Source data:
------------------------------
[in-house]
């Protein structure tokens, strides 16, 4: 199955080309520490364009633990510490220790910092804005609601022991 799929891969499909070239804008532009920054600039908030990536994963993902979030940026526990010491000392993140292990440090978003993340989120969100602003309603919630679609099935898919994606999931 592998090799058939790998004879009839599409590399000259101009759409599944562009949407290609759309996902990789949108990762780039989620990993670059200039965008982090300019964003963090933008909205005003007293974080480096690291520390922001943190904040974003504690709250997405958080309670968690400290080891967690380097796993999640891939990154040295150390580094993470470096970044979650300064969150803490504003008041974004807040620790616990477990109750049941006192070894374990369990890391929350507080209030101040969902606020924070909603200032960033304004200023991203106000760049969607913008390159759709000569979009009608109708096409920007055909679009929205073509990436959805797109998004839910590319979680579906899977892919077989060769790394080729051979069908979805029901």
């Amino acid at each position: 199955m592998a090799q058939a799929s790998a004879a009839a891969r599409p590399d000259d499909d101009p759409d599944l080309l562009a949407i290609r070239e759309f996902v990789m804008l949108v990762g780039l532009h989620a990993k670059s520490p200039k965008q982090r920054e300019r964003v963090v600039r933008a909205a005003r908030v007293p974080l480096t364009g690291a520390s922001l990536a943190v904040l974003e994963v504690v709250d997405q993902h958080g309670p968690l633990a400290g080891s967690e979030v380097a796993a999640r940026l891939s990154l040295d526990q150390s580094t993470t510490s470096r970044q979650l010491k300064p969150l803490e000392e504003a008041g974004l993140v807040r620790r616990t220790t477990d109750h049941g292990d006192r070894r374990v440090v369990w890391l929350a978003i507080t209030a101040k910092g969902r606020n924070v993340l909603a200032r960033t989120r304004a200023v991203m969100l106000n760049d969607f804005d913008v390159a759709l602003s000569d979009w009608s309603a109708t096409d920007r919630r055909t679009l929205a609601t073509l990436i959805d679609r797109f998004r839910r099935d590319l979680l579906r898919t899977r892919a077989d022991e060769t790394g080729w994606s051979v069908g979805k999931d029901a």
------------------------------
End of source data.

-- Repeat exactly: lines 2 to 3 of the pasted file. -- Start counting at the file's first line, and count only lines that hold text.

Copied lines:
């Protein structure tokens, strides 16, 4: 199955080309520490364009633990510490220790910092804005609601022991 799929891969499909070239804008532009920054600039908030990536994963993902979030940026526990010491000392993140292990440090978003993340989120969100602003309603919630679609099935898919994606999931 592998090799058939790998004879009839599409590399000259101009759409599944562009949407290609759309996902990789949108990762780039989620990993670059200039965008982090300019964003963090933008909205005003007293974080480096690291520390922001943190904040974003504690709250997405958080309670968690400290080891967690380097796993999640891939990154040295150390580094993470470096970044979650300064969150803490504003008041974004807040620790616990477990109750049941006192070894374990369990890391929350507080209030101040969902606020924070909603200032960033304004200023991203106000760049969607913008390159759709000569979009009608109708096409920007055909679009929205073509990436959805797109998004839910590319979680579906899977892919077989060769790394080729051979069908979805029901």
């Amino acid at each position: 199955m592998a090799q058939a799929s790998a004879a009839a891969r599409p590399d000259d499909d101009p759409d599944l080309l562009a949407i290609r070239e759309f996902v990789m804008l949108v990762g780039l532009h989620a990993k670059s520490p200039k965008q982090r920054e300019r964003v963090v600039r933008a909205a005003r908030v007293p974080l480096t364009g690291a520390s922001l990536a943190v904040l974003e994963v504690v709250d997405q993902h958080g309670p968690l633990a400290g080891s967690e979030v380097a796993a999640r940026l891939s990154l040295d526990q150390s580094t993470t510490s470096r970044q979650l010491k300064p969150l803490e000392e504003a008041g974004l993140v807040r620790r616990t220790t477990d109750h049941g292990d006192r070894r374990v440090v369990w890391l929350a978003i507080t209030a101040k910092g969902r606020n924070v993340l909603a200032r960033t989120r304004a200023v991203m969100l106000n760049d969607f804005d913008v390159a759709l602003s000569d979009w009608s309603a109708t096409d920007r919630r055909t679009l929205a609601t073509l990436i959805d679609r797109f998004r839910r099935d590319l979680l579906r898919t899977r892919a077989d022991e060769t790394g080729w994606s051979v069908g979805k999931d029901a």